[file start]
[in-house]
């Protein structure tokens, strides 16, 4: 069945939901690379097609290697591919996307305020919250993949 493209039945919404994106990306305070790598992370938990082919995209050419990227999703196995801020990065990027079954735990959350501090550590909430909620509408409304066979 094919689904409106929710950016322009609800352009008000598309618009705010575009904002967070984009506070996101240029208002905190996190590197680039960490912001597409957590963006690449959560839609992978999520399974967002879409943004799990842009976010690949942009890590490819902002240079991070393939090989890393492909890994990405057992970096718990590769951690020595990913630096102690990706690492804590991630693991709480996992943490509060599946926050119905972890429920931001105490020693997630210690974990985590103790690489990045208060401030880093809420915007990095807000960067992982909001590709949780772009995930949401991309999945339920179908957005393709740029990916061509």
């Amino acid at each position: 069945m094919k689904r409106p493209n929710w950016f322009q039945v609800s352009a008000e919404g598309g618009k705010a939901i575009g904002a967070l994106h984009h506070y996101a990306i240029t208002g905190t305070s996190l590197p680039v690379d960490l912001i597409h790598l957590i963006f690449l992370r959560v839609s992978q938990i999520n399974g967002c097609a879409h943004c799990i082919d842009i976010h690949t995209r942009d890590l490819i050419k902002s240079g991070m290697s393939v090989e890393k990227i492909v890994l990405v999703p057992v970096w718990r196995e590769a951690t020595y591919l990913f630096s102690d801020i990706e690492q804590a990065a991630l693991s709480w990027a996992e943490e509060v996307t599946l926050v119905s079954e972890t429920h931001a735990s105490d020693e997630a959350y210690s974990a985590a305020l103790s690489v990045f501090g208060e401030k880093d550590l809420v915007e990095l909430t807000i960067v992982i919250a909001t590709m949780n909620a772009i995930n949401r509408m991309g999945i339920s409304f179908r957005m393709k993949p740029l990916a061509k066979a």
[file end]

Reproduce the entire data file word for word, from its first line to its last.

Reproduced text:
[in-house]
């Protein structure tokens, strides 16, 4: 069945939901690379097609290697591919996307305020919250993949 493209039945919404994106990306305070790598992370938990082919995209050419990227999703196995801020990065990027079954735990959350501090550590909430909620509408409304066979 094919689904409106929710950016322009609800352009008000598309618009705010575009904002967070984009506070996101240029208002905190996190590197680039960490912001597409957590963006690449959560839609992978999520399974967002879409943004799990842009976010690949942009890590490819902002240079991070393939090989890393492909890994990405057992970096718990590769951690020595990913630096102690990706690492804590991630693991709480996992943490509060599946926050119905972890429920931001105490020693997630210690974990985590103790690489990045208060401030880093809420915007990095807000960067992982909001590709949780772009995930949401991309999945339920179908957005393709740029990916061509």
């Amino acid at each position: 069945m094919k689904r409106p493209n929710w950016f322009q039945v609800s352009a008000e919404g598309g618009k705010a939901i575009g904002a967070l994106h984009h506070y996101a990306i240029t208002g905190t305070s996190l590197p680039v690379d960490l912001i597409h790598l957590i963006f690449l992370r959560v839609s992978q938990i999520n399974g967002c097609a879409h943004c799990i082919d842009i976010h690949t995209r942009d890590l490819i050419k902002s240079g991070m290697s393939v090989e890393k990227i492909v890994l990405v999703p057992v970096w718990r196995e590769a951690t020595y591919l990913f630096s102690d801020i990706e690492q804590a990065a991630l693991s709480w990027a996992e943490e509060v996307t599946l926050v119905s079954e972890t429920h931001a735990s105490d020693e997630a959350y210690s974990a985590a305020l103790s690489v990045f501090g208060e401030k880093d550590l809420v915007e990095l909430t807000i960067v992982i919250a909001t590709m949780n909620a772009i995930n949401r509408m991309g999945i339920s409304f179908r957005m393709k993949p740029l990916a061509k066979a």